In Switzerland, about three people in every 1,000 are infected with HIV/Aids; in Swaziland, up to 40 per cent of the population between the ages of 15 and 49 live with the virus.This content was published on December 1, 2007 - 10:29
The problem is not new, and every year December 1 is marked as World Aids Day. But in Africa infection rates rarely improve.
One of the organisations trying to rein in the disease is the Afro-European Medical and Research Network (AEMRN), an international non-governmental organisation with its headquarters in Bern.
Its president, Charles Senessie, a western-trained doctor from Sierra Leone, told swissinfo of some of the constraints faced by those working in the field.
One problem is the credibility gap, since HIV/Aids does not manifest itself immediately, and works instead by undermining the immune system.
"People tell you: 'Well, we have never seen somebody dead of Aids,'" he pointed out. "They see the symptoms of tuberculosis, for example, but they don't see what is underneath."
There is a communication gap as well. Concepts that are familiar in the west may be hard to get across to ordinary people in Africa, as Congolese sociologist Johnson Belangenyi, who works as an educator and translator for AEMRN, explained.
"We have to train local people who can be interpreters. That means that they can get the knowledge from us, and they can impart this knowledge in the local languages to the people over there," he said. "It's not very easy to transmit the terminology into local languages, because these words do not exist."
While on the one hand western know-how is vital to combat the disease in Africa, it is essential to take into account the major differences in conditions.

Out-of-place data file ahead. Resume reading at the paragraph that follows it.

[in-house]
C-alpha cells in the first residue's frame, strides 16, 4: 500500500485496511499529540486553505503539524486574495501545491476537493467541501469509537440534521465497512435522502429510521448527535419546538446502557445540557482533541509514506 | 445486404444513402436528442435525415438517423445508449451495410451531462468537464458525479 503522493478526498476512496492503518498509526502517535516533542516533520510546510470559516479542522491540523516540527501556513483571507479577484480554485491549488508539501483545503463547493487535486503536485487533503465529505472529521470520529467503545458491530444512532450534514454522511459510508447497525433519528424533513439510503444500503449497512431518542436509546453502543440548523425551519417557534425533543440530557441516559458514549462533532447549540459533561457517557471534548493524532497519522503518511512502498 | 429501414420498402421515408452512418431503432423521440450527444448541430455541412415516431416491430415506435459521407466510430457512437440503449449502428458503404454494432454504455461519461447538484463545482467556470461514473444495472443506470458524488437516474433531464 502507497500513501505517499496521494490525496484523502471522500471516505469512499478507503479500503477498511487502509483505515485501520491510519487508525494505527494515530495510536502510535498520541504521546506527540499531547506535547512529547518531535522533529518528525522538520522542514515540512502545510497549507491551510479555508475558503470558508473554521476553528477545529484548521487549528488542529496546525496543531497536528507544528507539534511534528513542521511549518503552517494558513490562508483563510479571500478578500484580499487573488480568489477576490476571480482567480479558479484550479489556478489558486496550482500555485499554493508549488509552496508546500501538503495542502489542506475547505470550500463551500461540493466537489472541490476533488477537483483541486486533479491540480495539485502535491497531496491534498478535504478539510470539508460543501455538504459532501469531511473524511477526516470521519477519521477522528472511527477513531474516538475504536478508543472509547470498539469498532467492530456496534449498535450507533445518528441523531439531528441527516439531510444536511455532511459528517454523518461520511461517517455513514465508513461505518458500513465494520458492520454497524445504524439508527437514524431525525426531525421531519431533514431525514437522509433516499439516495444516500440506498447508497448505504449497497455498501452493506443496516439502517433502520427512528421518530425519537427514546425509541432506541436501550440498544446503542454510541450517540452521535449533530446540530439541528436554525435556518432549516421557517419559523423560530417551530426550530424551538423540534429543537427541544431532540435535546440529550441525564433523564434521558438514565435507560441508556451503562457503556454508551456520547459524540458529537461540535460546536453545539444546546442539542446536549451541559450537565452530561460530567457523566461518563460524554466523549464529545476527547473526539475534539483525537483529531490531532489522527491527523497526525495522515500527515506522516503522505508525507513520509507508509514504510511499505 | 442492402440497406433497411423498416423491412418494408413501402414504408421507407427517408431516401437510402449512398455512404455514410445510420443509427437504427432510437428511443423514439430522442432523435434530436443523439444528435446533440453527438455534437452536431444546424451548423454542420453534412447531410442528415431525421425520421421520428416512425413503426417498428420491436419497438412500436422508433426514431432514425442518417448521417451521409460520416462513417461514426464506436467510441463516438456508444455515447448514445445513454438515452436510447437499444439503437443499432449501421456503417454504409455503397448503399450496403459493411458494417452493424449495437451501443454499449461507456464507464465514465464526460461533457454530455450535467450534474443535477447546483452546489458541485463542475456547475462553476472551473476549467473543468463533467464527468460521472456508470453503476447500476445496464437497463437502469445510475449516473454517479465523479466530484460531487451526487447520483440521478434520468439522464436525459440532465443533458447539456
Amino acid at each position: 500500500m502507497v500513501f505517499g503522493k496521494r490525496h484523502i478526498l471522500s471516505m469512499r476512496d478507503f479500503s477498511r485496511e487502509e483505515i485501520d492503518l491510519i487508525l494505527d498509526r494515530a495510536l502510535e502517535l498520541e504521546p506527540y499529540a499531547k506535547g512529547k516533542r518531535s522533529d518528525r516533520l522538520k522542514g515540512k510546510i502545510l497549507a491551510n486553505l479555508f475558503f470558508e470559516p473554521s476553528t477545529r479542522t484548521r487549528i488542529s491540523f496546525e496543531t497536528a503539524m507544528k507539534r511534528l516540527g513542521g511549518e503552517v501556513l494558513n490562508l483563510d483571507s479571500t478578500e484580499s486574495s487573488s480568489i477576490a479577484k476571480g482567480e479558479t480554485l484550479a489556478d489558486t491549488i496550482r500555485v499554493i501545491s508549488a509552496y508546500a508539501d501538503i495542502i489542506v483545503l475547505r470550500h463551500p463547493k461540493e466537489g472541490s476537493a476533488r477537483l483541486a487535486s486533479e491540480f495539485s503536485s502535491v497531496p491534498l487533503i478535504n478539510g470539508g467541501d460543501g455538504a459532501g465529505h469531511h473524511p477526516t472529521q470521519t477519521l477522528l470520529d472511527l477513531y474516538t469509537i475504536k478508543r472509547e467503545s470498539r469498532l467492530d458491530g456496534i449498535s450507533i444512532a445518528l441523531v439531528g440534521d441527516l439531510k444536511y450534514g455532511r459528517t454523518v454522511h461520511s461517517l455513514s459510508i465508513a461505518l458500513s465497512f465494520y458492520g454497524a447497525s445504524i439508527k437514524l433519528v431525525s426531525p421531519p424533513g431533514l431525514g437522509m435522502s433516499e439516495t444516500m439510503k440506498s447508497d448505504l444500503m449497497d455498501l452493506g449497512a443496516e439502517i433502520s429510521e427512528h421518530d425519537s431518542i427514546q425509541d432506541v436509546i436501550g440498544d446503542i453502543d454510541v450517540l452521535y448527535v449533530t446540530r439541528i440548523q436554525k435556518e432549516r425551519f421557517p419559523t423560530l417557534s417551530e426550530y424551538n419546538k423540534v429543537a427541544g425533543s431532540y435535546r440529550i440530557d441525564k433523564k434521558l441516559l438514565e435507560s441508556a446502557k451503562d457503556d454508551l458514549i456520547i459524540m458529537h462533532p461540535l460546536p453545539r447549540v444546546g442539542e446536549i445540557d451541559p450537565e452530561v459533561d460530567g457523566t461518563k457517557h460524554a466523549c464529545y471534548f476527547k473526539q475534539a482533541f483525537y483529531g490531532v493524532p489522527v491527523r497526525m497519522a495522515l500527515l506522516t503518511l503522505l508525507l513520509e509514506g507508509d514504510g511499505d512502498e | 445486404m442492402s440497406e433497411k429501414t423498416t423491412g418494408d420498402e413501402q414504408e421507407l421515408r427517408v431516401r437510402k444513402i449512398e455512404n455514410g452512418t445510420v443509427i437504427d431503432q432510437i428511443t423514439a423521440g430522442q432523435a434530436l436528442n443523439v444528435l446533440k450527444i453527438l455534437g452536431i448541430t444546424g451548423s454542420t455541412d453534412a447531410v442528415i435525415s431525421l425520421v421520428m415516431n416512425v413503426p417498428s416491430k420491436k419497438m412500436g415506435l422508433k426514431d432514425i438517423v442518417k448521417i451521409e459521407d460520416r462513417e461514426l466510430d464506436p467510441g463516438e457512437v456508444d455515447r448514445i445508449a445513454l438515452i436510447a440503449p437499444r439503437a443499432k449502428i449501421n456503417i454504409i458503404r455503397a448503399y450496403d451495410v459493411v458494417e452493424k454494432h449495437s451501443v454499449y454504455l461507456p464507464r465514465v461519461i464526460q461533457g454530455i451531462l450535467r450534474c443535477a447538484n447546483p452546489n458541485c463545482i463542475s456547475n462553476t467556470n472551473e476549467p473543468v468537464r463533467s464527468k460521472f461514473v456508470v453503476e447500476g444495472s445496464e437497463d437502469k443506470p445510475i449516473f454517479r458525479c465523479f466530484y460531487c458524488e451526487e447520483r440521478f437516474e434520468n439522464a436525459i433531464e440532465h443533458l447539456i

A telling instance is the use of figures.
"If I take the case of Switzerland, when they say it's 0.4 per cent, it is exactly 0.4 per cent," Senessie said.
The health system in the west is such that all cases are registered. And if the figures have risen in Switzerland it is not because infection rates are increasing.
"The old ones don't die because the treatment is working," added the doctor. "So the new ones coming in increase the figure."
In Africa, by contrast, the figures that are quoted for Aids prevalence are estimates and projections. According to Senessie, it is precisely the lack of serious country-by-country research that hampers efforts to combat the problem.
"We are appealing to the western world to have a bit of patience with Africa. Put a lot of money into research, to know the magnitude of the problems and the differences between the problems. Then you can specifically target," he suggested.
Senessie said that it was the realisation that "research is the key" which inspired him to set up AEMRN. And he stressed the importance of the private sector and non-governmental organisations, which can work at the grass-roots level.
At the same time, the fight against Aids in Africa is much broader than the provision of health care. This is why AEMRN also works in areas like agriculture and education.
"We know that these are part and parcel of the same fight," warned Belangenyi. "When people are ignorant and illiterate, you give your message and it doesn't get there. When people are hungry, even if they have the money to buy the medicine, they will give priority to the food."
However well intentioned western donors may be, "coming with a treatment which doesn't fit me, and giving me that," is unhelpful he said. "I cannot even afford it, it's not adapted to me."
"Let's try to find an African solution to our African problems."
There are 33.2 million people living with HIV around the world.
2.1 million people with HIV/Aids died this year, most of them in sub-Saharan Africa where food supplies are scarce and health systems are weak.
UNAids estimates that about $8.3 billion (SFr10.3 billion) was spent last year in the treatment, prevention and care of orphans in developing countries, meeting a $7 billion to $10 billion target set five years ago.
According to the Federal Health Office, nearly 30,000 men and women were tested positive with HIV in Switzerland between 1985 and 2006.
The estimated number of new infections in Switzerland is 750-800 every year.
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